Friday, March 15, 2013

Economic Collapse: Japan

We've talked about the lost decade of Japan, but few realize that they suffered an economic collapse, yet I don't see how you can describe a sudden drop of 27% of your high water GDP, a series of oscillation ups and downs between growth and contraction, and not reaching economic parity to your high until 15years later anything other than a collapse. But that is exactly what happened, their economy collapsed in on itself.

This serves as a very useful reminder that an economic collapse doesn't necessarily entail a complete collapse of society. How the economic collapse plays out depends on a variety of factors, and the fact that Japan's culture is one of conformance, coupled with the fact that they were a close US ally, helped ameliorate the situation.  But this is something that we in the US need to think about, as far too often we think of economic collapses as something like we see with Argentina or Wiemar Germany.  That's not to say that an economic collapse of America would play out more like it did for Japan, far from it in my opinion, but it is something to consider.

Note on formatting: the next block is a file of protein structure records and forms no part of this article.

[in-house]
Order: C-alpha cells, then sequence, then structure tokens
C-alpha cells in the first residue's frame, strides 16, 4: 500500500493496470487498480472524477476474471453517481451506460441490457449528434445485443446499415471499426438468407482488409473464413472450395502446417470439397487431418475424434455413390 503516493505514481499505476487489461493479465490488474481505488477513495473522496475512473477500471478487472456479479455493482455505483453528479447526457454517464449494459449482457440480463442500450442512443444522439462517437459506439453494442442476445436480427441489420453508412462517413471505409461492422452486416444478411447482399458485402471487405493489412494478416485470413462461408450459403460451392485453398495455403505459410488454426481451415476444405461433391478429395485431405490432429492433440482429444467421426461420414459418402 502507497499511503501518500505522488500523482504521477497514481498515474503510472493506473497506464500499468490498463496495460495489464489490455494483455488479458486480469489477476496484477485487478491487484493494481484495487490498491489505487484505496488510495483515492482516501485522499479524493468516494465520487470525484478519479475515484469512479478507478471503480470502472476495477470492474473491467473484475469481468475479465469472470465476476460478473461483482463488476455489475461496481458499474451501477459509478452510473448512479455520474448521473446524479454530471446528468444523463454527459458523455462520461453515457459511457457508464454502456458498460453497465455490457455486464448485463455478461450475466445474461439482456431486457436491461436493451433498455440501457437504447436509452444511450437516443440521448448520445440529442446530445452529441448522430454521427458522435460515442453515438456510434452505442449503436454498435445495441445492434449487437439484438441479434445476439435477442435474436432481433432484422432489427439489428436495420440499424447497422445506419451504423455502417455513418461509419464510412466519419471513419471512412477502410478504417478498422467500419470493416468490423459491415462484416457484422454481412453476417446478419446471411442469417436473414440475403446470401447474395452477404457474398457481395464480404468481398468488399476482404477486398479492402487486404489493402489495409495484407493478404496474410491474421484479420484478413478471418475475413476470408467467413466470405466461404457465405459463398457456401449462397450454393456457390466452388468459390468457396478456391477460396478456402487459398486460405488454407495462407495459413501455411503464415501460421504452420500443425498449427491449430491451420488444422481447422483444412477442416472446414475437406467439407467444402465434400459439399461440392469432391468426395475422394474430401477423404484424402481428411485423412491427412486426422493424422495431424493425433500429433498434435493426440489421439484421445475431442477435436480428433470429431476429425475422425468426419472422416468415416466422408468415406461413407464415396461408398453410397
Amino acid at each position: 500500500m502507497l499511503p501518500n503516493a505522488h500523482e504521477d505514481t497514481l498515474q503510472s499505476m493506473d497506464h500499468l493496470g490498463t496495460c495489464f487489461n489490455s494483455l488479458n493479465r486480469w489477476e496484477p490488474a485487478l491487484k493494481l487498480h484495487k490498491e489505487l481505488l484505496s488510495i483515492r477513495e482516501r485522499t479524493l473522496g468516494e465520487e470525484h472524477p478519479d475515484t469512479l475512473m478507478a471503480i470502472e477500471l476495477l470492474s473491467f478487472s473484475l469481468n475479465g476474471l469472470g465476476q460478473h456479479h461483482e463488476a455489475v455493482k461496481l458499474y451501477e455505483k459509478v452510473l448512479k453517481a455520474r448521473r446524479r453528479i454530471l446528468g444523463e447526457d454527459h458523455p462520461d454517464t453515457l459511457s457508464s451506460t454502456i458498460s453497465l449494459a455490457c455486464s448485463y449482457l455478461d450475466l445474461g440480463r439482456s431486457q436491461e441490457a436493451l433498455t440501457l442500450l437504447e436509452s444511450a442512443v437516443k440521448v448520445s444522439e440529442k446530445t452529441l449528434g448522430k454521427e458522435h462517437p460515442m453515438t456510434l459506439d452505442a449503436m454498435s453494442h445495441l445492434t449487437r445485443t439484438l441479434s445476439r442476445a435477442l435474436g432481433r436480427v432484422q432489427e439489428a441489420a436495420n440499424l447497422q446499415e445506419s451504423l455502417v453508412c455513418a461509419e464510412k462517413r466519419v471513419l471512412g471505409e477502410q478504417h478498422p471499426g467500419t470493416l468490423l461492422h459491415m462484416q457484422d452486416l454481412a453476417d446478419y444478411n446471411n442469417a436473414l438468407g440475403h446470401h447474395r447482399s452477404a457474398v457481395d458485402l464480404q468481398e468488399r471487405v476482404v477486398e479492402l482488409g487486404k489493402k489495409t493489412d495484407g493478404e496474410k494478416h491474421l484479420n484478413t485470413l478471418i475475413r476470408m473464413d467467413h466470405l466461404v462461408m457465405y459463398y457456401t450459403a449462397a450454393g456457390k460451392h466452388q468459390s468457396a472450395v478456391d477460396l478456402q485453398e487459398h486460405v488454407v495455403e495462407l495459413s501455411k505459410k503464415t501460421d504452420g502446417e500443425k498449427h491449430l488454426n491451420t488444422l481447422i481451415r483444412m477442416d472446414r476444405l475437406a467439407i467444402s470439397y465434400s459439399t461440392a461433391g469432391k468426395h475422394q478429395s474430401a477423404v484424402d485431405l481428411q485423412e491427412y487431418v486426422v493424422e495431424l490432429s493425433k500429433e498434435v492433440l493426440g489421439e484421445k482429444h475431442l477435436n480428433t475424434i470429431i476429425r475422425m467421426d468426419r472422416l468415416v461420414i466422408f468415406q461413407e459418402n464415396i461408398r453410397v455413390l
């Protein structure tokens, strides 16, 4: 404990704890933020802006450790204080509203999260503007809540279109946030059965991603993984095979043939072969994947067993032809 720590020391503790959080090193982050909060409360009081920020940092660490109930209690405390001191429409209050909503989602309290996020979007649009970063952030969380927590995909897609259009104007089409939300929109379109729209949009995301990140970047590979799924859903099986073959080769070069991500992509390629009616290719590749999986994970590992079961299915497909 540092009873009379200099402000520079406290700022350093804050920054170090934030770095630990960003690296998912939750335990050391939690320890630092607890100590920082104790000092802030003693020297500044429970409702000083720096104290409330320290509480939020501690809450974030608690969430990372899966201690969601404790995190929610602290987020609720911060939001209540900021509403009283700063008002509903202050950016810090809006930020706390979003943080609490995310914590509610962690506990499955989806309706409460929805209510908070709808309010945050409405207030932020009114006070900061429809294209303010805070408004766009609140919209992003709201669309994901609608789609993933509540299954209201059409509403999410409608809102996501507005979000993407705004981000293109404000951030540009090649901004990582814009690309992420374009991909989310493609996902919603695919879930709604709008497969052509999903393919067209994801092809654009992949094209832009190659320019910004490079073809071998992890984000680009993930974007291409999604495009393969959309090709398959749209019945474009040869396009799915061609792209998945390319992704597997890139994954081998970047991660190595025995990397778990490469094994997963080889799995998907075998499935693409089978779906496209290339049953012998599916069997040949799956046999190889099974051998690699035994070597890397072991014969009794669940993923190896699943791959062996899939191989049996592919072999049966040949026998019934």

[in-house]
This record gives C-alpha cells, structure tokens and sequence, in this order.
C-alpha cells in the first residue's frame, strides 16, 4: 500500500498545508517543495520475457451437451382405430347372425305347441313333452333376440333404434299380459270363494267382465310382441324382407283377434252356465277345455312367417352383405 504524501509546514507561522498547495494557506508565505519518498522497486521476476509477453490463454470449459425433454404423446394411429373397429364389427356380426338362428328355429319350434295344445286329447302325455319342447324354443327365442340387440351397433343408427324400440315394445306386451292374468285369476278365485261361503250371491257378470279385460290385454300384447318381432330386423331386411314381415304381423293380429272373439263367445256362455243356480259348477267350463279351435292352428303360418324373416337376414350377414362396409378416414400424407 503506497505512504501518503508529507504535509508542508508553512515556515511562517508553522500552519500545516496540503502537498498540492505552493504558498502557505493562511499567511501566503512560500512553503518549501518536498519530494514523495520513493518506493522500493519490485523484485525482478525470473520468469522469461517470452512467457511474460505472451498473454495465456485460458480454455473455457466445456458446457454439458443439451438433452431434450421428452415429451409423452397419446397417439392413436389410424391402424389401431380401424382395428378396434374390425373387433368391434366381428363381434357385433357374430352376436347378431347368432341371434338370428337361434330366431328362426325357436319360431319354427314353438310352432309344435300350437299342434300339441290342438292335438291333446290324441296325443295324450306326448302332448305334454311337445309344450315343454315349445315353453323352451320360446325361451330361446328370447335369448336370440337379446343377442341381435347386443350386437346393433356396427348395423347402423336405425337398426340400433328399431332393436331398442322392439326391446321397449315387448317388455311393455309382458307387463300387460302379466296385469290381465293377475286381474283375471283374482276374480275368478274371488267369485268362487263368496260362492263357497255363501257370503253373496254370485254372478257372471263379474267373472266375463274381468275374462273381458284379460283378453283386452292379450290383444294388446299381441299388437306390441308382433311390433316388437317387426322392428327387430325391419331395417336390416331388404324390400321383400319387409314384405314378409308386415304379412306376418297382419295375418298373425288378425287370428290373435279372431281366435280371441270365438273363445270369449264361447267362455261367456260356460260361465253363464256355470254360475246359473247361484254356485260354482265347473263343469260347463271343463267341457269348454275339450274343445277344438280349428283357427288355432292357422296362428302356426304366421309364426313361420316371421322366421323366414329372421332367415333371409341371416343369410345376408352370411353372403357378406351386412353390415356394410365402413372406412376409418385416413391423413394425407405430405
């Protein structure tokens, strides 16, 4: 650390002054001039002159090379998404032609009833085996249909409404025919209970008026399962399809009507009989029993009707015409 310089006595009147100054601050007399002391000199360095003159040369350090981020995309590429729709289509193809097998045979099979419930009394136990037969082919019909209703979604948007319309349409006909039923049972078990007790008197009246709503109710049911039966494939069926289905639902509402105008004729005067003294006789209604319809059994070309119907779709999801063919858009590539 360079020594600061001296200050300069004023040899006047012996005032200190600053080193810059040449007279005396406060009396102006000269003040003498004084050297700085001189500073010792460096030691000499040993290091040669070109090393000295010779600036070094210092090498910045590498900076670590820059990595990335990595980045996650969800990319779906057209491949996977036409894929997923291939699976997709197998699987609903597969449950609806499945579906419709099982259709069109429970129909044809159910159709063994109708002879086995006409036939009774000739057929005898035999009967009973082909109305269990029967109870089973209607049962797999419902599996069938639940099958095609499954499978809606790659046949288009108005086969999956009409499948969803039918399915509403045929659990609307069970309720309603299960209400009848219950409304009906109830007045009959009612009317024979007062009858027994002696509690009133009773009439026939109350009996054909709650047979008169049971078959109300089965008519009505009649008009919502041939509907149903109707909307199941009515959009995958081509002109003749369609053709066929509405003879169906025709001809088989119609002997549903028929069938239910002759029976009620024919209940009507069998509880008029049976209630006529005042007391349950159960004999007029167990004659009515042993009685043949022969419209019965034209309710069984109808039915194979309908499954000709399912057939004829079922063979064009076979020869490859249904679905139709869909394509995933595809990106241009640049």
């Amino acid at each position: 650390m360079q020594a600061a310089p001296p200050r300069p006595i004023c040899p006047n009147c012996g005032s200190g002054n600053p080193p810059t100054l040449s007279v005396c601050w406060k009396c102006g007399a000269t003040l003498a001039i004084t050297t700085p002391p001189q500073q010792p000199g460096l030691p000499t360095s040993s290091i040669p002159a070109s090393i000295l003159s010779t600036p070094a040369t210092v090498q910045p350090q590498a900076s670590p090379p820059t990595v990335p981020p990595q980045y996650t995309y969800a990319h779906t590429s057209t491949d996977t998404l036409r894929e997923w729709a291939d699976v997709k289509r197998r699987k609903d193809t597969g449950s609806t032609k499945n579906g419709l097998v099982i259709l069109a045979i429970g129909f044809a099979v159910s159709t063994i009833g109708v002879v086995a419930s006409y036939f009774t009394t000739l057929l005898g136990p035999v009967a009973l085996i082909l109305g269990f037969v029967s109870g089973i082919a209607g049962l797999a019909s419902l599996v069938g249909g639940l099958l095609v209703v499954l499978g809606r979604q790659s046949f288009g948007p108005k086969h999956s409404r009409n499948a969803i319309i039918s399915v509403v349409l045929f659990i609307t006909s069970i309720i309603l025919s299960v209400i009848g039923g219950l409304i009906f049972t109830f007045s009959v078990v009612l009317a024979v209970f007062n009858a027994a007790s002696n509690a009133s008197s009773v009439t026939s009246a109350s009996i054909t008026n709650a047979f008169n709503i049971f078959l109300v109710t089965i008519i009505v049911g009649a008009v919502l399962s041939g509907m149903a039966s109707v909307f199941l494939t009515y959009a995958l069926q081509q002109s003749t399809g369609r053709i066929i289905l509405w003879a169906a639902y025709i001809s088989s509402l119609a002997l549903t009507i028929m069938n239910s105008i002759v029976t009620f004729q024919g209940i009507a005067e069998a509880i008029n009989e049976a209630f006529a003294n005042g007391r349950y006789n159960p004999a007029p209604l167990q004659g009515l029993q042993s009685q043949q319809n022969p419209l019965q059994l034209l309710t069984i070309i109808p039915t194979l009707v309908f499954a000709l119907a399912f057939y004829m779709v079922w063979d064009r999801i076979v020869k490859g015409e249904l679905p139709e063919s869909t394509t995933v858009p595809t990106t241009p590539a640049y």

1 comment:

  1. Japan didn't have any looting after the 2011 earthquake either, as I recall. Very different culture from ours over there. But our Great Depression didn't result in nationwide lawlessness or anarchy either, dire as times were.

    Perceptions shape people's reaction to events. Perception is more important than reality...If society accepts a situation as reasonable, it seems to hold on well enough. Masses respond when they feel a situation is unfair (the reason novels have changed societies and political institutions). On the flip side, they are also perfectly capable of accepting all manner of nasty things if the paradigm of society considers it to be 'fair' or 'just'. So, for instance, a society that accepts child labor without any restraint, as things were in eighteenth century London, doesn’t bat an eye that only seven in one hundred children survive three years in the workhouses.

    Fast forward to today, and people now feel far more entitled than ever before, empowered by a constant flow of information on the world wide web validating such claims. Take away what they feel entitled to and there's a high likelihood for social collapse and mass predatory violence. I don't see any solution other than to change paradigms in a manner slow enough to meet the acceptance of the masses. We obviously can't go on the way we are. The key word there is slowly.


Disagreements and countervailing views are welcome, however, comments will be deleted if:

-They have emoticons.
-If it is obvious that you have not read the post.
-Obvious Spam, and it takes me about a quarter second to determine if it is spam since you all write your comments the same way.

About Me

My photo
Seattle resident whose real name is Kevin Daniels. This blog covers the following topics, libertarian philosophy, realpolitik, western culture, history and the pursuit of truth from the perspective of a libertarian traditionalist.